At the northern edge of California, a ruckus is brewing over whether water should go to one of two endangered species: the suckerfish or local farmers.

"These farmers have farmed this land for nearly 100 years," Rep. Greg Walden, R-Calif., said at a House Resources Committee meeting in the town of Klamath, Calif. "They are veterans of World War I and II. They were promised water for life if they’d settle the land and feed the nation. Now it’s being taken away. It’s another broken promise."

There are 1,400 family farms on the California-Oregon border, but because of the endangered suckerfish, every drop of available water is being diverted from farmlands. Fields are drying up and blowing away. Some 250,000 pounds of food have to be hauled into local food banks, which are depleted every day.

When the committee came to Klamath to hear residents’ complaints, they heard plenty — 3,500 people jammed the Klamath Fairgrounds in what was one of the largest congressional meetings in U.S. history.

"If an adequate economic relief package is not forthcoming, the long-term damage may be so severe that the people who are resources of this community can’t survive," Klamath farmer John Crawford said.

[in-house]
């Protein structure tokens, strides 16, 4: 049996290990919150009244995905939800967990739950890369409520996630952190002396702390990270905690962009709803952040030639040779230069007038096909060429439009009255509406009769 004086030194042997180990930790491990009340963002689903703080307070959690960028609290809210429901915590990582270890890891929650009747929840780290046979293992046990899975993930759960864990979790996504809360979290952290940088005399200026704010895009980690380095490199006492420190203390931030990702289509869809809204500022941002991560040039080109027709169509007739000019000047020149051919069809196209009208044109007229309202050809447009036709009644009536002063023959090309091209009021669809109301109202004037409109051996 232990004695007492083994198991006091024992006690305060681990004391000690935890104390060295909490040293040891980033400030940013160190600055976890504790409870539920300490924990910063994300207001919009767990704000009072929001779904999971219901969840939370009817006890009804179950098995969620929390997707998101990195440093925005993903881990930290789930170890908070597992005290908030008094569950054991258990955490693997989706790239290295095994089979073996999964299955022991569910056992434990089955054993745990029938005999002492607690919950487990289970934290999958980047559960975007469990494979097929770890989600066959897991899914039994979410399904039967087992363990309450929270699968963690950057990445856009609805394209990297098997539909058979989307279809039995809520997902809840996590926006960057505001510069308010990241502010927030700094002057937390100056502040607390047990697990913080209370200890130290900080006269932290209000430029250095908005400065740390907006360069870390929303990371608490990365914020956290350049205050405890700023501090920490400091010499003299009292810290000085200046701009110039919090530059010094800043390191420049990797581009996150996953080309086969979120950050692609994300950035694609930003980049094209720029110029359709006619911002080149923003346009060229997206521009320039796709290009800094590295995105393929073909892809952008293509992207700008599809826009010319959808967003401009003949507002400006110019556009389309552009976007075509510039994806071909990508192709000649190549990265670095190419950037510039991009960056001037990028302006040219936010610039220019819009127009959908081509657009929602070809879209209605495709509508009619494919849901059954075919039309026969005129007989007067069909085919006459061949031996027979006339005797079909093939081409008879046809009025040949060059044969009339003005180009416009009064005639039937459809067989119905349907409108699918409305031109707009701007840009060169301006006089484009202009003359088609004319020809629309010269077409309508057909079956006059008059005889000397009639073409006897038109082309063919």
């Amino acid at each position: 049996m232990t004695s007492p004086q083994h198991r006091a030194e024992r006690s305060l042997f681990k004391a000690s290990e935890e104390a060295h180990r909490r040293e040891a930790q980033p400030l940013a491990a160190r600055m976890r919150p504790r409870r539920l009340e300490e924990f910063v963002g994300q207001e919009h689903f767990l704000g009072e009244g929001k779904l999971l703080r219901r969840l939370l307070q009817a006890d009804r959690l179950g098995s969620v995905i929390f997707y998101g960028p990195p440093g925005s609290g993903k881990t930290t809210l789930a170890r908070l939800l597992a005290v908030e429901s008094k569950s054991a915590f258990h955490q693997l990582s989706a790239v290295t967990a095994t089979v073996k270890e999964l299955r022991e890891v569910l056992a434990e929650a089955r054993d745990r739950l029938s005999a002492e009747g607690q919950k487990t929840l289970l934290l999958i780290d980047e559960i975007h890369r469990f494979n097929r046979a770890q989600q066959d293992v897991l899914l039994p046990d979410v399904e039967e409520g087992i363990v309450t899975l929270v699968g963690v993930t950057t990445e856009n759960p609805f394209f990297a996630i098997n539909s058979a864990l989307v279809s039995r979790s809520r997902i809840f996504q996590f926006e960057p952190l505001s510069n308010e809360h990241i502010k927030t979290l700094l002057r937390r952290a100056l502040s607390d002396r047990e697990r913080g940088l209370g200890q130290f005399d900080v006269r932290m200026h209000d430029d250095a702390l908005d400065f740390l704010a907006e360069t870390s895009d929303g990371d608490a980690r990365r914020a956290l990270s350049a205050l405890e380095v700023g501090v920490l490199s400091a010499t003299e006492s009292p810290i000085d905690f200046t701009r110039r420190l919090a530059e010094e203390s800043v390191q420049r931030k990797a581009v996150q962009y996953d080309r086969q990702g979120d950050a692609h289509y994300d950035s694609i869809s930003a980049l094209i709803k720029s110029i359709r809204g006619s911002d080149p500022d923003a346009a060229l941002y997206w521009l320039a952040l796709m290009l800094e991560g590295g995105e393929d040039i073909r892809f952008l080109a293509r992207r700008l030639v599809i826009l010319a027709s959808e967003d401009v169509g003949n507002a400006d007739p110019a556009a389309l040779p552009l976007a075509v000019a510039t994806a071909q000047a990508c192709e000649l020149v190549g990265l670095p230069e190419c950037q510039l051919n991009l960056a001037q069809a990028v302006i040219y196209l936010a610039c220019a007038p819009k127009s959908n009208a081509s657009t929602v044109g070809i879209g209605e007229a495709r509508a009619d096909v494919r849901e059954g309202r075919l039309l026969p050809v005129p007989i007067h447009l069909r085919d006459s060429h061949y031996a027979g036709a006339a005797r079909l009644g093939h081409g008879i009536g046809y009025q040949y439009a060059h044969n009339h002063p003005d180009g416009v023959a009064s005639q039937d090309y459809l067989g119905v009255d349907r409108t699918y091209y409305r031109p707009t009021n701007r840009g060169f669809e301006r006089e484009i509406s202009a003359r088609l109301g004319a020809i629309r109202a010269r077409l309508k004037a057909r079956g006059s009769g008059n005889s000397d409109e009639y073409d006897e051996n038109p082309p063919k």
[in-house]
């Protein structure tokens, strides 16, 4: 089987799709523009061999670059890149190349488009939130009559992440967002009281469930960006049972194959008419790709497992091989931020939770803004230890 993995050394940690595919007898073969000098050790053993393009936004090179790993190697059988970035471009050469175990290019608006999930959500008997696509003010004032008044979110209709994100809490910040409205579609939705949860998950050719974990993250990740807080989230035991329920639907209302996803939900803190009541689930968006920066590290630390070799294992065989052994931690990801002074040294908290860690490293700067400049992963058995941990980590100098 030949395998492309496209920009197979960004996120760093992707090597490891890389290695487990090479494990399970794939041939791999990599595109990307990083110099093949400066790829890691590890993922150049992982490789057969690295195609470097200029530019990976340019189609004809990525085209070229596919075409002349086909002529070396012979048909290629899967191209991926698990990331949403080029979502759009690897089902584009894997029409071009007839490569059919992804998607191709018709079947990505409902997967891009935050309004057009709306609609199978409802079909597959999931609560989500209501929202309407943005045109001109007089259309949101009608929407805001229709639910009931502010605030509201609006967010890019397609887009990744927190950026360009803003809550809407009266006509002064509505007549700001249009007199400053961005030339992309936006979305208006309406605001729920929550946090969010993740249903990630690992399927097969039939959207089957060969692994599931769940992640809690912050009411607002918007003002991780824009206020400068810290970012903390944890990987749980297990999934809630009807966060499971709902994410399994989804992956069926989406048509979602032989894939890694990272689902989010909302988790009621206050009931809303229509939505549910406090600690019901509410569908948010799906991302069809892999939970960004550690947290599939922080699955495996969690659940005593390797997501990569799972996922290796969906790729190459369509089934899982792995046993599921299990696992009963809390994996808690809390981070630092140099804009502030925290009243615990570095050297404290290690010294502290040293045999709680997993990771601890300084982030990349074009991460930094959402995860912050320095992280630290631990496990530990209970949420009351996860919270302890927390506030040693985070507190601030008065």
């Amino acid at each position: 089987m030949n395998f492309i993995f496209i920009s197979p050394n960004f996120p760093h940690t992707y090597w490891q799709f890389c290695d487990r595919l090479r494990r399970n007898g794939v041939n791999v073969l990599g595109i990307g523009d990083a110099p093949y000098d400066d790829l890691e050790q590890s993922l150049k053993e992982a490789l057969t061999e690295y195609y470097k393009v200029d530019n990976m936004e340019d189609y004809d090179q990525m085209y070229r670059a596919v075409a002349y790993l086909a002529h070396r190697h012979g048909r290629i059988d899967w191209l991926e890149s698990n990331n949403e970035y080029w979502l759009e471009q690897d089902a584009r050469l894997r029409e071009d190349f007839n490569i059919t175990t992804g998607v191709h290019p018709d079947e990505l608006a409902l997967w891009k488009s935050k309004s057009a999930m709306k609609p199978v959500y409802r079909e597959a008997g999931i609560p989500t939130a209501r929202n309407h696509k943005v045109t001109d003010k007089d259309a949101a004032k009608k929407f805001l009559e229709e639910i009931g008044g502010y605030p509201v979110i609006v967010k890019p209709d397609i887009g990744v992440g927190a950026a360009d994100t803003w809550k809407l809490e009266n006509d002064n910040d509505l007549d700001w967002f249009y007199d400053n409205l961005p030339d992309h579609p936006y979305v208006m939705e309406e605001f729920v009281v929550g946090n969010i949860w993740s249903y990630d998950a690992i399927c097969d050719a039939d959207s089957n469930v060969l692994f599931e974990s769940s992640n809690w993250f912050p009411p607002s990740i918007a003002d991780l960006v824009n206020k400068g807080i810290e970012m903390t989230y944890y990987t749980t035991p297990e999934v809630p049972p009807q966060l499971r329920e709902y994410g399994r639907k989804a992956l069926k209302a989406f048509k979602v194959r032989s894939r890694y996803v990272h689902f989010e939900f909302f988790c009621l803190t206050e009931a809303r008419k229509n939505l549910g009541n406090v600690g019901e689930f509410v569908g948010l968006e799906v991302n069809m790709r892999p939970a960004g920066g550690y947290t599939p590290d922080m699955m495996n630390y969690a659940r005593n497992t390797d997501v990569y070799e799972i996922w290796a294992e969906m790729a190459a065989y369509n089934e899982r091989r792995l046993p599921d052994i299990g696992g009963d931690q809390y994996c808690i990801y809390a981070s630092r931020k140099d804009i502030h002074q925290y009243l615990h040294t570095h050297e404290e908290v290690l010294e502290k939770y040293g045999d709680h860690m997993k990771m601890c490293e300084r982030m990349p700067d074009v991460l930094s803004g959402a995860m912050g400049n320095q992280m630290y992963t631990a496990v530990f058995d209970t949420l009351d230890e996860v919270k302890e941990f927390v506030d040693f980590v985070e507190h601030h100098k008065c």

The committee members who showed up — all Republicans — said it was a perfect opportunity to take a closer look at the Endangered Species Act, which they say helps animals and plants at the expense of human behings.

And even for farmers, it’s not just about vegetables and fish, Tulelake High School Principal Sharron Molder said.

"We don’t just raise potatoes, horseradish and onions — we grow kids," she said.

The Oregon Natural Resources Council has proposed that the government buy out the farms for $4,000 per acre. Farmers didn’t to like that idea or the one pushed by the Bush administration idea — $20 million in emergency funds, which Congress will vote on this week.

"I don’t want the government taking care of me, that’s not what America’s all about," Klamath farmer Adolf Drazile said.

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